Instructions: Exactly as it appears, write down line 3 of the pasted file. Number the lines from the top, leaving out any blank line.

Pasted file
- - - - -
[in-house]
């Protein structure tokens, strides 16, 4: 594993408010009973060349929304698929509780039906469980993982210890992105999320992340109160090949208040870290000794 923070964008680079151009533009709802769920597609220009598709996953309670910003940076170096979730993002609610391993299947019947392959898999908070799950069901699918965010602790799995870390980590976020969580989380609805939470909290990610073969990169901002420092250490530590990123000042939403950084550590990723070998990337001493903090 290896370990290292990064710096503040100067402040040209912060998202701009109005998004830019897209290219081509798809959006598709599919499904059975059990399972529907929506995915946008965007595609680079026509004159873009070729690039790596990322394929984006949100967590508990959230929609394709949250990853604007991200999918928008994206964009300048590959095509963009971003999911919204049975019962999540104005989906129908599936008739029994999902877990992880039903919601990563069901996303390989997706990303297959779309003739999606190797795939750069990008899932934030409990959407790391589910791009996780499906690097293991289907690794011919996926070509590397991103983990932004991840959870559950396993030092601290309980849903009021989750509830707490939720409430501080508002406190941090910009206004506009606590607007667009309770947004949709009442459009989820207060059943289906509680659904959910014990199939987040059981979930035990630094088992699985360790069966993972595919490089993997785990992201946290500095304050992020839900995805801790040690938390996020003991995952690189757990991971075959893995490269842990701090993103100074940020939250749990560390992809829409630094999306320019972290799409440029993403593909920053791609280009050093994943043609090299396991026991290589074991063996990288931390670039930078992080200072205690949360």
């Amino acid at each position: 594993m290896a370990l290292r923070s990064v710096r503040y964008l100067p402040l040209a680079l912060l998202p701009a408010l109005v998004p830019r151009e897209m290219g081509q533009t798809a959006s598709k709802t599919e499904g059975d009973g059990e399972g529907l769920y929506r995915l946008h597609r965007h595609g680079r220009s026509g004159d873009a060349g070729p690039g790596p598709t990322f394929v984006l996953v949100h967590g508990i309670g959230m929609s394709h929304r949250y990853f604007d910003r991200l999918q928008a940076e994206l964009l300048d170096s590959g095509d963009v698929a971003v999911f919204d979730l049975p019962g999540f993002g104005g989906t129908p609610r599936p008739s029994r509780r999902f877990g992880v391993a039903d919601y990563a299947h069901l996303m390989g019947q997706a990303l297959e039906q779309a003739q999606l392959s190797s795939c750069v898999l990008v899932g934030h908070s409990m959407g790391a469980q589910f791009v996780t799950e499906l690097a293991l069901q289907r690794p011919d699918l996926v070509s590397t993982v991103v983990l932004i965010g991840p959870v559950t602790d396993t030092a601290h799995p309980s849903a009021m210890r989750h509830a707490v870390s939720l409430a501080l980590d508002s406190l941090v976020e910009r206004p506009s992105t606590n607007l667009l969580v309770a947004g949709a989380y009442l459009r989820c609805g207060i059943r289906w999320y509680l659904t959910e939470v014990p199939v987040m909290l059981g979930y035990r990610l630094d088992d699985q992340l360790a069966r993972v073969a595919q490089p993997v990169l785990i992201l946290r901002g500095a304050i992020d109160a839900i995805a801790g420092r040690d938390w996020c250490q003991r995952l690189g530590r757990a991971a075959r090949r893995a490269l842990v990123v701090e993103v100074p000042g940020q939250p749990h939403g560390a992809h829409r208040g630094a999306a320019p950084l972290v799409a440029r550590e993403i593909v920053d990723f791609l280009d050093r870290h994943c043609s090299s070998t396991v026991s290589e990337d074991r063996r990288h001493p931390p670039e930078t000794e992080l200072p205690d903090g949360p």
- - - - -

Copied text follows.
């Amino acid at each position: 594993m290896a370990l290292r923070s990064v710096r503040y964008l100067p402040l040209a680079l912060l998202p701009a408010l109005v998004p830019r151009e897209m290219g081509q533009t798809a959006s598709k709802t599919e499904g059975d009973g059990e399972g529907l769920y929506r995915l946008h597609r965007h595609g680079r220009s026509g004159d873009a060349g070729p690039g790596p598709t990322f394929v984006l996953v949100h967590g508990i309670g959230m929609s394709h929304r949250y990853f604007d910003r991200l999918q928008a940076e994206l964009l300048d170096s590959g095509d963009v698929a971003v999911f919204d979730l049975p019962g999540f993002g104005g989906t129908p609610r599936p008739s029994r509780r999902f877990g992880v391993a039903d919601y990563a299947h069901l996303m390989g019947q997706a990303l297959e039906q779309a003739q999606l392959s190797s795939c750069v898999l990008v899932g934030h908070s409990m959407g790391a469980q589910f791009v996780t799950e499906l690097a293991l069901q289907r690794p011919d699918l996926v070509s590397t993982v991103v983990l932004i965010g991840p959870v559950t602790d396993t030092a601290h799995p309980s849903a009021m210890r989750h509830a707490v870390s939720l409430a501080l980590d508002s406190l941090v976020e910009r206004p506009s992105t606590n607007l667009l969580v309770a947004g949709a989380y009442l459009r989820c609805g207060i059943r289906w999320y509680l659904t959910e939470v014990p199939v987040m909290l059981g979930y035990r990610l630094d088992d699985q992340l360790a069966r993972v073969a595919q490089p993997v990169l785990i992201l946290r901002g500095a304050i992020d109160a839900i995805a801790g420092r040690d938390w996020c250490q003991r995952l690189g530590r757990a991971a075959r090949r893995a490269l842990v990123v701090e993103v100074p000042g940020q939250p749990h939403g560390a992809h829409r208040g630094a999306a320019p950084l972290v799409a440029r550590e993403i593909v920053d990723f791609l280009d050093r870290h994943c043609s090299s070998t396991v026991s290589e990337d074991r063996r990288h001493p931390p670039e930078t000794e992080l200072p205690d903090g949360p």